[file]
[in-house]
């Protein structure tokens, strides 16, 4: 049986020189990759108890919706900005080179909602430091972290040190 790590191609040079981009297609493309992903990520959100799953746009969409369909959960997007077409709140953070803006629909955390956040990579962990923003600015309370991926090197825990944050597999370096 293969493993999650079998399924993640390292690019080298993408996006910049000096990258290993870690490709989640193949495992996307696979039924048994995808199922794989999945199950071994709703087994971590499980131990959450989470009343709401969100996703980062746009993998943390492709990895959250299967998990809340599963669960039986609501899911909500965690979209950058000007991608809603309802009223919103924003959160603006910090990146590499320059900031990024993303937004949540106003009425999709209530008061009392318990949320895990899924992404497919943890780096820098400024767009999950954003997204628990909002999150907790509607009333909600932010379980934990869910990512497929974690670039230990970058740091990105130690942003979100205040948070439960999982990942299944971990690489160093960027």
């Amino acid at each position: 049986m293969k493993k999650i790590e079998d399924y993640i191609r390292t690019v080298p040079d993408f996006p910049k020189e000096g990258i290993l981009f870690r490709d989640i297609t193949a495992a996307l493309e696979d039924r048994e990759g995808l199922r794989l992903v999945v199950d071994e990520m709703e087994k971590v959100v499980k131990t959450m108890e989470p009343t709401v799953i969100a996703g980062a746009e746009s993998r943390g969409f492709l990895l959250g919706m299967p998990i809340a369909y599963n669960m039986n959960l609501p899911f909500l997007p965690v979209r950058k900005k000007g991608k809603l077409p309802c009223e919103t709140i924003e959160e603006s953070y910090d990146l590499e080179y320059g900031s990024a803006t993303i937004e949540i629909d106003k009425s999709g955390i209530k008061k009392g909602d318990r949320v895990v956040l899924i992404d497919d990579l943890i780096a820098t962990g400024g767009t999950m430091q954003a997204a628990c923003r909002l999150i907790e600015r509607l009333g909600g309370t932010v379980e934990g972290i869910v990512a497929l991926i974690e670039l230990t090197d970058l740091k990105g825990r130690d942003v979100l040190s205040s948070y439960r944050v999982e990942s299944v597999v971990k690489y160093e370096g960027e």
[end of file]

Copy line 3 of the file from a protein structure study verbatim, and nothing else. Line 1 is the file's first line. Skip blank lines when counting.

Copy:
């Amino acid at each position: 049986m293969k493993k999650i790590e079998d399924y993640i191609r390292t690019v080298p040079d993408f996006p910049k020189e000096g990258i290993l981009f870690r490709d989640i297609t193949a495992a996307l493309e696979d039924r048994e990759g995808l199922r794989l992903v999945v199950d071994e990520m709703e087994k971590v959100v499980k131990t959450m108890e989470p009343t709401v799953i969100a996703g980062a746009e746009s993998r943390g969409f492709l990895l959250g919706m299967p998990i809340a369909y599963n669960m039986n959960l609501p899911f909500l997007p965690v979209r950058k900005k000007g991608k809603l077409p309802c009223e919103t709140i924003e959160e603006s953070y910090d990146l590499e080179y320059g900031s990024a803006t993303i937004e949540i629909d106003k009425s999709g955390i209530k008061k009392g909602d318990r949320v895990v956040l899924i992404d497919d990579l943890i780096a820098t962990g400024g767009t999950m430091q954003a997204a628990c923003r909002l999150i907790e600015r509607l009333g909600g309370t932010v379980e934990g972290i869910v990512a497929l991926i974690e670039l230990t090197d970058l740091k990105g825990r130690d942003v979100l040190s205040s948070y439960r944050v999982e990942s299944v597999v971990k690489y160093e370096g960027e």